should exist.

Luckily, the work situation for medical doctors in
Germany is very relaxed at the moment. I did find a new job in a very short time and I am now
preparing for my exams.

Thank you again for you fantastic web site,
you are a great inspiration.

– Kerstin W.,
Wiesbaden, Germany

Thank you for sharing, Kerstin. It boggles the mind how (medical) employers can be so short-sighted, all over the world, apparently.


10 Responses

  1. Albert
    Albert October 12, 2007 at 11:50 am | | Reply

    It’s unfortunate this is still going on even in medical environments, but I’ll do my part and share this story where I can.

    Maybe if the U.S. could take a stronger stance on things, the world will also follow with more action.

  2. Rosalind
    Rosalind October 12, 2007 at 1:11 pm | | Reply

    I’ll have a lot more gray hairs than I already do waiting for the U.S. to take a stronger stance. Since the writer of the post got some foreshadowing of her boss’s concerns and addressed them, I’d be curious what she would have been told if she asked why she didn’t get an appointment. There’s no doubt that people respond negatively to chronic illness in the workplace. But we (the chronically health challenged) have to get employers to give us sufficient information about our performance – pushing an employer to do this can make them show their “hand” and also gives us as full a picture as we’re going to get. In the end, given how this supervisor responded to the hypoglycemia, it sounds like she’s better off finding a more supportive supervisor.

  3. Sarah
    Sarah October 12, 2007 at 9:15 pm | | Reply

    I think that people who know more about diabetes are just as likely to want to fire them. Think about what we see in the news:

    -Diabetes (even if well controlled) increases the risk for heart attacks, strokes, amputations, kidney failire, seizures (Type 1), depression, the list goes on and on.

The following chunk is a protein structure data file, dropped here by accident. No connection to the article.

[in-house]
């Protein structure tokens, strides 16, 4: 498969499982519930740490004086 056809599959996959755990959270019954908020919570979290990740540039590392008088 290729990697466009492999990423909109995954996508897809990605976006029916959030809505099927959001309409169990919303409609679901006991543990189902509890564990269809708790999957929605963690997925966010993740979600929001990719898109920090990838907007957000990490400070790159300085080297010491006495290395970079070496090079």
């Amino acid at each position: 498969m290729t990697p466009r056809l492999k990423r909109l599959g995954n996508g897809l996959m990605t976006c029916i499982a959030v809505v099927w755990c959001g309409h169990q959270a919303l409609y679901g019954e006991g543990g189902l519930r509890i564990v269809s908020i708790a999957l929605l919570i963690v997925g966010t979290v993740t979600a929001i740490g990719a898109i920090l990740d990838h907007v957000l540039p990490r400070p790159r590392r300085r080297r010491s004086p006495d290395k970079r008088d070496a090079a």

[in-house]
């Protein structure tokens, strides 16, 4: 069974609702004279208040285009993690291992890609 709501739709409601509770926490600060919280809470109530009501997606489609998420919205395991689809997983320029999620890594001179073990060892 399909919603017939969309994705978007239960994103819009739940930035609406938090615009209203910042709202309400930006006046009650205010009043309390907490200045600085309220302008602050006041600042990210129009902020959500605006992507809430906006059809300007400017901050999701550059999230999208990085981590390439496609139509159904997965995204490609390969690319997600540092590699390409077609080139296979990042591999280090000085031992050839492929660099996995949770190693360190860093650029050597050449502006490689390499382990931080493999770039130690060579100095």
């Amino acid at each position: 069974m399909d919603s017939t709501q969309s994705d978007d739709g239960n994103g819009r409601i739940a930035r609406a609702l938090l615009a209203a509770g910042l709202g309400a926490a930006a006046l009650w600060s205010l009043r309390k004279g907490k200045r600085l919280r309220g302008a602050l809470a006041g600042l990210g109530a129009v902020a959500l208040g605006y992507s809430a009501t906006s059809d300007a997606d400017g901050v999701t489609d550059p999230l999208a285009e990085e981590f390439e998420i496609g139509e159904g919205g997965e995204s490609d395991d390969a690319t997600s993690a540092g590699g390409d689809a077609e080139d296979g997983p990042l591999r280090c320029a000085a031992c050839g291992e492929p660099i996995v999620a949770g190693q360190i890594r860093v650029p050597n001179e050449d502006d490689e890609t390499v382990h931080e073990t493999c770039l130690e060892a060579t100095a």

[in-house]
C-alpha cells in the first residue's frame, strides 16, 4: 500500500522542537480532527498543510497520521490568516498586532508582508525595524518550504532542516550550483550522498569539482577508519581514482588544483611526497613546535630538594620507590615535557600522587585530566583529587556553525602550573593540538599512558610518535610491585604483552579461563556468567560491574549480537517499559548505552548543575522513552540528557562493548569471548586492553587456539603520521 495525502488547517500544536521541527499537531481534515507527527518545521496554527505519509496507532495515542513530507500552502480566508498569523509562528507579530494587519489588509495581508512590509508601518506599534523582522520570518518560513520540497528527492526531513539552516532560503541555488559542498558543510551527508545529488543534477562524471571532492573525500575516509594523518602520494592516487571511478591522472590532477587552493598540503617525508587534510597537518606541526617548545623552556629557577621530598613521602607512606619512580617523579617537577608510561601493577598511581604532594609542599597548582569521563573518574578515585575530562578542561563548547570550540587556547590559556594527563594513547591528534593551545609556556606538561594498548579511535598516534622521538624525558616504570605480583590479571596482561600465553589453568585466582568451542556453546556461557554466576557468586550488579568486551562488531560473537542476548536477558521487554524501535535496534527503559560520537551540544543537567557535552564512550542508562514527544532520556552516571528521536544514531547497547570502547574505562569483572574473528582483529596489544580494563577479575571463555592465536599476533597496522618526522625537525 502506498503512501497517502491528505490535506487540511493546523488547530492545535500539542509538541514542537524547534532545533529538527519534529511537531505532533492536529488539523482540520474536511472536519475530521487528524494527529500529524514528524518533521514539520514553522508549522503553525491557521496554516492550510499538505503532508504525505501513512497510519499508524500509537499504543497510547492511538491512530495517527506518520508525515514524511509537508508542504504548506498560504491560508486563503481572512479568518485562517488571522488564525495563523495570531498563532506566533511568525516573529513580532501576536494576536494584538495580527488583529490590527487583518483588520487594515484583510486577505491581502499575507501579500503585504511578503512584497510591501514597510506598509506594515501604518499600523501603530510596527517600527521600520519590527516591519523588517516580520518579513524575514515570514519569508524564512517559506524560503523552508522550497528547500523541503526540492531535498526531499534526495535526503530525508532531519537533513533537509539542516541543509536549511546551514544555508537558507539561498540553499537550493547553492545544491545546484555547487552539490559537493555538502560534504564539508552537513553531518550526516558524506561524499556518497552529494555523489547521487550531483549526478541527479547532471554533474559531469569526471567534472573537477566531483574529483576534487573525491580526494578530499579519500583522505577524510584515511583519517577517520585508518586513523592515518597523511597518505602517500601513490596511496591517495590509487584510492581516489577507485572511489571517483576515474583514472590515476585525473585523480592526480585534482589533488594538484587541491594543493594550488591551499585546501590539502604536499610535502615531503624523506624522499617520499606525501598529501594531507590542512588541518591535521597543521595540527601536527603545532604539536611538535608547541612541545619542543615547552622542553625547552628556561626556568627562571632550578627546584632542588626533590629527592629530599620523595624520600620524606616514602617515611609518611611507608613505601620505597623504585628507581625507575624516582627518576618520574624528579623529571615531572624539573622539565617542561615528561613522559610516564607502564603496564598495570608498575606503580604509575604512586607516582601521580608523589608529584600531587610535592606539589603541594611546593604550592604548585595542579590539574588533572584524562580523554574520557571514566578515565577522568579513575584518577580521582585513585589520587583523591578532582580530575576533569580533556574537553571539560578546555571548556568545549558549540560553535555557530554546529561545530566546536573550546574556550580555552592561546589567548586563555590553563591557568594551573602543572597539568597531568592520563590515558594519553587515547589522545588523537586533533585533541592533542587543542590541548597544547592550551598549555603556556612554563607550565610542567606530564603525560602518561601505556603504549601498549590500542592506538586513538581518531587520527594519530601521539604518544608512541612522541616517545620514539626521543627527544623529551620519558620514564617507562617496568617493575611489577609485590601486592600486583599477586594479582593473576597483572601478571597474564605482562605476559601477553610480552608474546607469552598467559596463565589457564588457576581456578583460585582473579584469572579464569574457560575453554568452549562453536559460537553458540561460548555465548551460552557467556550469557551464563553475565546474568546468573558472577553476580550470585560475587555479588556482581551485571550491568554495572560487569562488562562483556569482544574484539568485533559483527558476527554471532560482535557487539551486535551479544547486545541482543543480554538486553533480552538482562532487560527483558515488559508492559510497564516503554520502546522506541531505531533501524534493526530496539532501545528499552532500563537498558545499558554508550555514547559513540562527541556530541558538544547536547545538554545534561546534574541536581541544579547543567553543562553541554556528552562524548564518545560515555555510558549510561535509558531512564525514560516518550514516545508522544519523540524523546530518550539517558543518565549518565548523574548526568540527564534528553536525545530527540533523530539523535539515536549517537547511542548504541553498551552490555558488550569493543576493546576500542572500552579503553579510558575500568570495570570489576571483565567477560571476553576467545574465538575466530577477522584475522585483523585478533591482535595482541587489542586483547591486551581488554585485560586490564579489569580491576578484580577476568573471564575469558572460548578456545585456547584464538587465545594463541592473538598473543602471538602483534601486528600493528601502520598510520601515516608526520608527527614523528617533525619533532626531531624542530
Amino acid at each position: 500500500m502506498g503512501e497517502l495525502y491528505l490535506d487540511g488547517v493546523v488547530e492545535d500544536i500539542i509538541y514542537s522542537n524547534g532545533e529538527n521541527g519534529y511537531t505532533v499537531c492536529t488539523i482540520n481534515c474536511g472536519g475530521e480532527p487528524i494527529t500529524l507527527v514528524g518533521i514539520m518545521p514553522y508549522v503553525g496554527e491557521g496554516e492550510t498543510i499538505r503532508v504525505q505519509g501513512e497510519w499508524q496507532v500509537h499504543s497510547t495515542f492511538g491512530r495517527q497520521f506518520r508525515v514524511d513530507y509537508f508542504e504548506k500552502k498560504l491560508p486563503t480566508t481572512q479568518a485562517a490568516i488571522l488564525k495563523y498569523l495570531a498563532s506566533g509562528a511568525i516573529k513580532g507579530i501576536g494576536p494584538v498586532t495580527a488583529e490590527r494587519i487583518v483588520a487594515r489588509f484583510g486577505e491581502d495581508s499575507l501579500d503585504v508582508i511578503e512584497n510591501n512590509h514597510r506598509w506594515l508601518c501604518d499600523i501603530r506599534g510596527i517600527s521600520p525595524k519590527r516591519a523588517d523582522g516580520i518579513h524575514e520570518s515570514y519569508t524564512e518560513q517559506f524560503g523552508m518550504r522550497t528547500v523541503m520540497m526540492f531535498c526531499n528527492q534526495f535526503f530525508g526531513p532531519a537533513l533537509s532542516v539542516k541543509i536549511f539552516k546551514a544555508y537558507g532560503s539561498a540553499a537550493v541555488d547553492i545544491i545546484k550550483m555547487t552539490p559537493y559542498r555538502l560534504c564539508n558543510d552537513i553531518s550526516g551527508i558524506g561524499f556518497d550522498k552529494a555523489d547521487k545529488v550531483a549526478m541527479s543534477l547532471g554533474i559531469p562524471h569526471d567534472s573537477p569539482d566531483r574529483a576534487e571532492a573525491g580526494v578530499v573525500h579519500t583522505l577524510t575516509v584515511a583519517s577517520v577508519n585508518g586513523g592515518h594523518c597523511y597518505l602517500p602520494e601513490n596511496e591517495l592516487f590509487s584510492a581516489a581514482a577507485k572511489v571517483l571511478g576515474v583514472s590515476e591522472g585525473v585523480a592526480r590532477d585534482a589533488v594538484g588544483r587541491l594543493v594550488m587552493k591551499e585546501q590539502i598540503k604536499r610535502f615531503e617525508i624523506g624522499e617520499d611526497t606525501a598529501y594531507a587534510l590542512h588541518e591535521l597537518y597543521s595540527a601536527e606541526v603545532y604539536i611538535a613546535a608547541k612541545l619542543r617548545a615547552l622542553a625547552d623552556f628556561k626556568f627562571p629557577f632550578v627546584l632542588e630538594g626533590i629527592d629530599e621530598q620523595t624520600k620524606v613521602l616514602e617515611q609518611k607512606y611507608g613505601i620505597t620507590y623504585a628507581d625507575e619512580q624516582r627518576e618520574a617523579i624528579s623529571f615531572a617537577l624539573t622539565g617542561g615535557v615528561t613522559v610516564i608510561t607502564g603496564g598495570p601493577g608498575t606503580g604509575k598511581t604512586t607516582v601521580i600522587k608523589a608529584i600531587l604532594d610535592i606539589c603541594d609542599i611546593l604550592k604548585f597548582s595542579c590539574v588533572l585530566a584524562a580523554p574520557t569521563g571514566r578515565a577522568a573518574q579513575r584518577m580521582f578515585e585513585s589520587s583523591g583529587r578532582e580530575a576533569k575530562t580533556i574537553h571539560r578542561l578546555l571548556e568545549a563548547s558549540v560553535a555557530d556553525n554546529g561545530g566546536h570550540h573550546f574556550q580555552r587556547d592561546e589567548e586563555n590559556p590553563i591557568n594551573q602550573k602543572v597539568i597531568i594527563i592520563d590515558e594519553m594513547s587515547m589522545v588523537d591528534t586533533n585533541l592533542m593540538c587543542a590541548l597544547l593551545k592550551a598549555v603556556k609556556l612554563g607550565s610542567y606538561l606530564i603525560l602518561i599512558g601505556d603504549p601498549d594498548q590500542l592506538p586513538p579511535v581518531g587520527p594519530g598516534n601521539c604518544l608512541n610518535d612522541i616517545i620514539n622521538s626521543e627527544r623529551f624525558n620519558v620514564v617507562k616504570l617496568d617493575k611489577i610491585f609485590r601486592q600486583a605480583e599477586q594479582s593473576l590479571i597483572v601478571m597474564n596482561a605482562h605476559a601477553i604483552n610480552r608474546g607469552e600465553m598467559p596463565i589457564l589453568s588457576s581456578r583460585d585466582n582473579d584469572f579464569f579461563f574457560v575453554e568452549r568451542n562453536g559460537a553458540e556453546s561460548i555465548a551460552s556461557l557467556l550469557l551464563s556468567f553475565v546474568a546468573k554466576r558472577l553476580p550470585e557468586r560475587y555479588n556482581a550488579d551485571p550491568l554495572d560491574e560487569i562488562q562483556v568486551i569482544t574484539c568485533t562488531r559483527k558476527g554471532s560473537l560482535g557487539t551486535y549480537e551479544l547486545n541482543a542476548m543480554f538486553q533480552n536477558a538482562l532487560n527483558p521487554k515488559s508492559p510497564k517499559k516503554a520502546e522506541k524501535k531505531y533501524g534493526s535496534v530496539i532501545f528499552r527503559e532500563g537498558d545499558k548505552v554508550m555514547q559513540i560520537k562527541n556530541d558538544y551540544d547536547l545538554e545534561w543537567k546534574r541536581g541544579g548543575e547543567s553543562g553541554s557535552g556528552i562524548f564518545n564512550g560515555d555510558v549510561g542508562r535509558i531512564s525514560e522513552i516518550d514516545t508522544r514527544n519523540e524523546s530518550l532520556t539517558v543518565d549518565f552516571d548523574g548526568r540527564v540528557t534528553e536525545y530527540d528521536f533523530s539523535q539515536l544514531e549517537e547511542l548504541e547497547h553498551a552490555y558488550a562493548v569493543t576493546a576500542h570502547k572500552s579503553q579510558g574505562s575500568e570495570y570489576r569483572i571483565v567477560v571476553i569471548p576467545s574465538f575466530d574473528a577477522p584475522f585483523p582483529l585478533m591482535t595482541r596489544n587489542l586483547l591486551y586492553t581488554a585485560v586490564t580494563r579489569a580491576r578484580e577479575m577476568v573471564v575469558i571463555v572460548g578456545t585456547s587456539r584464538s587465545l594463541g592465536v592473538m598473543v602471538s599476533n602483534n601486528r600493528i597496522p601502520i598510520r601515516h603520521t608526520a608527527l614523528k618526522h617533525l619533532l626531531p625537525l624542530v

-Some type 1 diabetics are prone to low blood sugars, and most Type 1 diabetics have a hard time managing their blood sugars in a hectic work environment where there is just no time to manage yourself well enough to get the job done.

    Sometimes it’s go, go, go. In the medical field, you are there to help others, every second of your shift. There may be no time for a critical mistake or time to help yourself.

    -News reports of diabetics who have killed people while driving hypoglycemic, a cop who shot an innocent person while having a low blood sugar, and other such stories don’t exactly make a case for this woman. Fact is, most people would rather not have a diabetic in a position where they could do harm. And frankly, I can’t blame them. I have yet to meet a Type 1 diabetic who has NEVER had an unexpected low blood sugar. It’s a real risk.

    As much as I am all for “diabetic rights” the fact is we can’t have our cake and eat it too. We can’t say that diabetes is a horrible life changing disease (particularily Type 1) that needs a cure, and then turn around and say that we as diabetics can do “anything”.

    Diabetes affects us period. So maybe we should admit that.